Cornell Hazing: University Has History Of Hazing Problems Including 2011 Student Death

A hazing incident at Cornell University has left their top-ranked lacrosse team sidelined, and it’s not the first time that hazing issues have come up at the Ivy League school.

The university announced the temporary suspension of the team after a new report detailed instances of hazing against underclassmen players.

The report notes:

“The freshmen were expected to perform menial tasks, including chores and other duties that went above and beyond those expected of the general membership. Additionally, they were expected to spend a large amount of time with the other members in both lacrosse-related and social situations planned by upperclass members of the team.”

Drinking was also involved in the Cornell hazing, with freshmen players forced to drink alcohol until many of them vomited.

Previous instances of hazing at Cornell have had even worse outcomes. In February 2011, freshmen at Sigma Alpha Epsilon fraternity kidnapped a sophomore student and another student as part of a hazing ritual. They were asked trivia questions about the fraternity, and made to drink shots of vodka if they got it wrong.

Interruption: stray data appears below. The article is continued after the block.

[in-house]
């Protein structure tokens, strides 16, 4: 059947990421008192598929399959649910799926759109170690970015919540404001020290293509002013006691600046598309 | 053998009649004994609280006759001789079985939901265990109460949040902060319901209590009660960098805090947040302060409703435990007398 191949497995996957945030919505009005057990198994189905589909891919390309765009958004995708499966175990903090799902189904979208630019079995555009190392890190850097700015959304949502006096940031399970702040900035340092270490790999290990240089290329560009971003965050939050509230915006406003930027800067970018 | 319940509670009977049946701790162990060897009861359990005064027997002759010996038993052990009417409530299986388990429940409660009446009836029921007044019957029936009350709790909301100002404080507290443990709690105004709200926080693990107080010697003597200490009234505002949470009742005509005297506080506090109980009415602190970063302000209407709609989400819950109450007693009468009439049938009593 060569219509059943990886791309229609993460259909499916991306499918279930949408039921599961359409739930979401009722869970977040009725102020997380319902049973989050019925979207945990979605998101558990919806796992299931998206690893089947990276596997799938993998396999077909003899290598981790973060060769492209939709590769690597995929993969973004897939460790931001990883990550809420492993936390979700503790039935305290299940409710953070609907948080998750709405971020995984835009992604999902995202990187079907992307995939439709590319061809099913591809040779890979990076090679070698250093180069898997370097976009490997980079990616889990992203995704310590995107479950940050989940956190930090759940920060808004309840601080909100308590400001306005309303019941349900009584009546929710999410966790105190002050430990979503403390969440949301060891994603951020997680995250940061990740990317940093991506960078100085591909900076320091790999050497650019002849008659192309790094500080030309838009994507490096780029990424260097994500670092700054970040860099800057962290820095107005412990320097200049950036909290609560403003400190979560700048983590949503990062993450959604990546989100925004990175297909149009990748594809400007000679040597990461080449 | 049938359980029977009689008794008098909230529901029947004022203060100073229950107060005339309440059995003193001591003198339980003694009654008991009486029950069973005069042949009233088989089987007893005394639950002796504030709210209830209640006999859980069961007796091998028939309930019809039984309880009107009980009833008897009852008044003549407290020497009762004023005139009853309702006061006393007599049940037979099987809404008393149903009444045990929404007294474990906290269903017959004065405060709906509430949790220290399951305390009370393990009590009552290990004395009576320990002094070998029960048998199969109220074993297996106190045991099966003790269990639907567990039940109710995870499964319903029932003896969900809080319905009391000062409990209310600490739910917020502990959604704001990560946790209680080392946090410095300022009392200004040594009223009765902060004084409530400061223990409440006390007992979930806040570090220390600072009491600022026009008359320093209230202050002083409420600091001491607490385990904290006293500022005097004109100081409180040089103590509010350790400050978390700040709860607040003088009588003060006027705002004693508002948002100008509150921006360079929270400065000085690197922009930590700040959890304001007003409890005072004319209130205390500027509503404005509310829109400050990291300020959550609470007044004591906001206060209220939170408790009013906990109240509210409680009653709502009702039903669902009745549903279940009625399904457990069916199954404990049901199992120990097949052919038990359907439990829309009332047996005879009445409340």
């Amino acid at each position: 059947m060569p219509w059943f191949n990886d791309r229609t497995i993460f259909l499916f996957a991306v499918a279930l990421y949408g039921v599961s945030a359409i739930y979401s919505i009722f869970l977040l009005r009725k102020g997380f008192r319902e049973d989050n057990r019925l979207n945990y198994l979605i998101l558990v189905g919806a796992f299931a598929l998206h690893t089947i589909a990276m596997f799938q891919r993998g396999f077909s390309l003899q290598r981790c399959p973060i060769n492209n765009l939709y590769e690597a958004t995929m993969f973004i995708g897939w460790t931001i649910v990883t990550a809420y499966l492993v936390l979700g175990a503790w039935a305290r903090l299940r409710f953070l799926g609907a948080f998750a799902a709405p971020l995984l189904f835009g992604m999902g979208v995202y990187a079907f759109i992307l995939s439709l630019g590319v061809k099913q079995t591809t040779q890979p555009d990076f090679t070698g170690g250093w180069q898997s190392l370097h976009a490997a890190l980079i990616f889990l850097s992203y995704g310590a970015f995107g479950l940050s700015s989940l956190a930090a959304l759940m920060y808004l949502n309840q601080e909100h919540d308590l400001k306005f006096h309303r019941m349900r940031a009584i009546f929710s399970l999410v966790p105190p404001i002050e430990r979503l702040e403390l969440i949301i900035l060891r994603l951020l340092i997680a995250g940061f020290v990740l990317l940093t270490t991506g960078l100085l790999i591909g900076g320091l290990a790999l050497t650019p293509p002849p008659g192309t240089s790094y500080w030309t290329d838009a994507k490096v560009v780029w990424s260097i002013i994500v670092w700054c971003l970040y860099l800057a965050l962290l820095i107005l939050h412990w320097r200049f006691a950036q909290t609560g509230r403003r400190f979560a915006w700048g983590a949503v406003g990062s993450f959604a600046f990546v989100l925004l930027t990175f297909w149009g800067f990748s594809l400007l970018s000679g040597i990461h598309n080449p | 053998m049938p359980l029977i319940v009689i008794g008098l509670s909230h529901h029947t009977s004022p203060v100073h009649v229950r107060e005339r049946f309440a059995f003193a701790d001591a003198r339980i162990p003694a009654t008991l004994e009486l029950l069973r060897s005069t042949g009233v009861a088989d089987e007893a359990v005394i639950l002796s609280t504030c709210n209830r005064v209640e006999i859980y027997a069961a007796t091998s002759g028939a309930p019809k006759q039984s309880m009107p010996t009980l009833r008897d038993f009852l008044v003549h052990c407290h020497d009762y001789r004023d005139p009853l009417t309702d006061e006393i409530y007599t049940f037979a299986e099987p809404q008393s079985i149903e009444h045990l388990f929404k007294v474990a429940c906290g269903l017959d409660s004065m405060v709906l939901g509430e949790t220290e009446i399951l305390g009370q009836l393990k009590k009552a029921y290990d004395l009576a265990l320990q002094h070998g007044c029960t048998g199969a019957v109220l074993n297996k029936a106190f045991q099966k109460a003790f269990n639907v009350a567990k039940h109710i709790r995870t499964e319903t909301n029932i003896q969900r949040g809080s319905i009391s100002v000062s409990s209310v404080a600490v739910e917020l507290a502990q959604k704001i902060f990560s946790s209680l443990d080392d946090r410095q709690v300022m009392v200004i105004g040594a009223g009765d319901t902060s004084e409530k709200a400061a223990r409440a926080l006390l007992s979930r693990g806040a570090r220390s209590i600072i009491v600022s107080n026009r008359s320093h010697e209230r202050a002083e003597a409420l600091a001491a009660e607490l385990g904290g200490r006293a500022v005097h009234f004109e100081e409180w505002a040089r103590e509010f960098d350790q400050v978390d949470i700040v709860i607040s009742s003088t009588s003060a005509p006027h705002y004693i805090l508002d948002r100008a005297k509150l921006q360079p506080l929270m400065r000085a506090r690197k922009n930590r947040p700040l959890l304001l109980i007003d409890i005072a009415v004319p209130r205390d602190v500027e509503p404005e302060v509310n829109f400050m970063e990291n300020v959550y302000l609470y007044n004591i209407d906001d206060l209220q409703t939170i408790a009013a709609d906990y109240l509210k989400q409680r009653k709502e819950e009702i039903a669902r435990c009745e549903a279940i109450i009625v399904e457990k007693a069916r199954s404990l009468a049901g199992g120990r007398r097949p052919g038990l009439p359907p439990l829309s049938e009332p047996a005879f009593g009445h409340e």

George Desdunes, the sophomore student, vomited after four or five shots in 20 minutes and was then fed a mixture of hot sauce, chocolate powder, strawberry syrup, and hot sauce. Though the students involved say Desdunes was in on the fun and could have been released any time he asked to, the sophomore eventually passed out and was loaded into the back of a car.

He was found dead the next morning.

The death has led to a lawsuit from Desdunes’ parents and prompted Cornell to crack down on hazing instances. The university now has a page on its website dedicated to hazing prevention, hazing.cornell.edu. On the page Cornell says hazing ” is a hidden and serious problem that undermines the value of [collegiate] experiences for many individuals.”